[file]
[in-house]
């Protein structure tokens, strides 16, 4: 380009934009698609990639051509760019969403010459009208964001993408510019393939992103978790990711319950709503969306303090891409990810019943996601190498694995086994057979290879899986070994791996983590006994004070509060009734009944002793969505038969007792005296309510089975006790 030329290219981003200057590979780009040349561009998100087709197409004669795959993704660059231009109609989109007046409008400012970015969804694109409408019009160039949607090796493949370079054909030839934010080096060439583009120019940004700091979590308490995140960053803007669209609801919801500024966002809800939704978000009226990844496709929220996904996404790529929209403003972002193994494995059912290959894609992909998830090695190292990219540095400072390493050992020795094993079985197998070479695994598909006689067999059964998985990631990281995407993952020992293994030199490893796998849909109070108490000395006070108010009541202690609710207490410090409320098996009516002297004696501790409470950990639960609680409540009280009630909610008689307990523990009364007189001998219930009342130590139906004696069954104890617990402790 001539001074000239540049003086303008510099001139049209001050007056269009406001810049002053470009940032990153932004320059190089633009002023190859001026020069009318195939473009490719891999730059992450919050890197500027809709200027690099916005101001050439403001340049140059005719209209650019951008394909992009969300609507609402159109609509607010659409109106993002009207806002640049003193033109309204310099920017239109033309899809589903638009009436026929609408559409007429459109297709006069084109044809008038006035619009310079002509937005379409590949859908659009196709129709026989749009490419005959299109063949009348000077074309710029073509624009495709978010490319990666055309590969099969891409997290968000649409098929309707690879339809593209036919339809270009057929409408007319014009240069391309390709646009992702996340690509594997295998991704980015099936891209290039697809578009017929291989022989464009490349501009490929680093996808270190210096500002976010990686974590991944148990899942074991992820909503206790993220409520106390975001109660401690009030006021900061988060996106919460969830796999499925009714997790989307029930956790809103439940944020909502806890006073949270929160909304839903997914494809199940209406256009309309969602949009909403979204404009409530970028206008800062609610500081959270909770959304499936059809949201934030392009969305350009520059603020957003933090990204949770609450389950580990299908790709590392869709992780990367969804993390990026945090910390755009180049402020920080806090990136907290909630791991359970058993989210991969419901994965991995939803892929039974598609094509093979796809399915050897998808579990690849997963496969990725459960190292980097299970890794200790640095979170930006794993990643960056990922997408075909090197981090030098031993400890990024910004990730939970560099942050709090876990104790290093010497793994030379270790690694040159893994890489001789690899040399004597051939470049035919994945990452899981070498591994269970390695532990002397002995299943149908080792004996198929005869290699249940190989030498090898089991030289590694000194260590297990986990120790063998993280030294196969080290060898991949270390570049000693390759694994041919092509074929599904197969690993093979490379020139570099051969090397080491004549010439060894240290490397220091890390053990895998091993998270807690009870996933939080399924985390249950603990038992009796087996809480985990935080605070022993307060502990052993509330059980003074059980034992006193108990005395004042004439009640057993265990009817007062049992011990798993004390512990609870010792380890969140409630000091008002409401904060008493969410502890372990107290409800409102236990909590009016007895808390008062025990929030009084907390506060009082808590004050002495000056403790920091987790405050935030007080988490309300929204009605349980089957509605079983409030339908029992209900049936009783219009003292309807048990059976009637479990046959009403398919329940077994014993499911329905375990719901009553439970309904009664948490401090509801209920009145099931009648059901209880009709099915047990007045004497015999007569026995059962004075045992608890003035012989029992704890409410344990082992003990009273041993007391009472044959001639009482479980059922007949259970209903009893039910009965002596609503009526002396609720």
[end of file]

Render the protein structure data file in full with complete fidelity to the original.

[in-house]
């Protein structure tokens, strides 16, 4: 380009934009698609990639051509760019969403010459009208964001993408510019393939992103978790990711319950709503969306303090891409990810019943996601190498694995086994057979290879899986070994791996983590006994004070509060009734009944002793969505038969007792005296309510089975006790 030329290219981003200057590979780009040349561009998100087709197409004669795959993704660059231009109609989109007046409008400012970015969804694109409408019009160039949607090796493949370079054909030839934010080096060439583009120019940004700091979590308490995140960053803007669209609801919801500024966002809800939704978000009226990844496709929220996904996404790529929209403003972002193994494995059912290959894609992909998830090695190292990219540095400072390493050992020795094993079985197998070479695994598909006689067999059964998985990631990281995407993952020992293994030199490893796998849909109070108490000395006070108010009541202690609710207490410090409320098996009516002297004696501790409470950990639960609680409540009280009630909610008689307990523990009364007189001998219930009342130590139906004696069954104890617990402790 001539001074000239540049003086303008510099001139049209001050007056269009406001810049002053470009940032990153932004320059190089633009002023190859001026020069009318195939473009490719891999730059992450919050890197500027809709200027690099916005101001050439403001340049140059005719209209650019951008394909992009969300609507609402159109609509607010659409109106993002009207806002640049003193033109309204310099920017239109033309899809589903638009009436026929609408559409007429459109297709006069084109044809008038006035619009310079002509937005379409590949859908659009196709129709026989749009490419005959299109063949009348000077074309710029073509624009495709978010490319990666055309590969099969891409997290968000649409098929309707690879339809593209036919339809270009057929409408007319014009240069391309390709646009992702996340690509594997295998991704980015099936891209290039697809578009017929291989022989464009490349501009490929680093996808270190210096500002976010990686974590991944148990899942074991992820909503206790993220409520106390975001109660401690009030006021900061988060996106919460969830796999499925009714997790989307029930956790809103439940944020909502806890006073949270929160909304839903997914494809199940209406256009309309969602949009909403979204404009409530970028206008800062609610500081959270909770959304499936059809949201934030392009969305350009520059603020957003933090990204949770609450389950580990299908790709590392869709992780990367969804993390990026945090910390755009180049402020920080806090990136907290909630791991359970058993989210991969419901994965991995939803892929039974598609094509093979796809399915050897998808579990690849997963496969990725459960190292980097299970890794200790640095979170930006794993990643960056990922997408075909090197981090030098031993400890990024910004990730939970560099942050709090876990104790290093010497793994030379270790690694040159893994890489001789690899040399004597051939470049035919994945990452899981070498591994269970390695532990002397002995299943149908080792004996198929005869290699249940190989030498090898089991030289590694000194260590297990986990120790063998993280030294196969080290060898991949270390570049000693390759694994041919092509074929599904197969690993093979490379020139570099051969090397080491004549010439060894240290490397220091890390053990895998091993998270807690009870996933939080399924985390249950603990038992009796087996809480985990935080605070022993307060502990052993509330059980003074059980034992006193108990005395004042004439009640057993265990009817007062049992011990798993004390512990609870010792380890969140409630000091008002409401904060008493969410502890372990107290409800409102236990909590009016007895808390008062025990929030009084907390506060009082808590004050002495000056403790920091987790405050935030007080988490309300929204009605349980089957509605079983409030339908029992209900049936009783219009003292309807048990059976009637479990046959009403398919329940077994014993499911329905375990719901009553439970309904009664948490401090509801209920009145099931009648059901209880009709099915047990007045004497015999007569026995059962004075045992608890003035012989029992704890409410344990082992003990009273041993007391009472044959001639009482479980059922007949259970209903009893039910009965002596609503009526002396609720």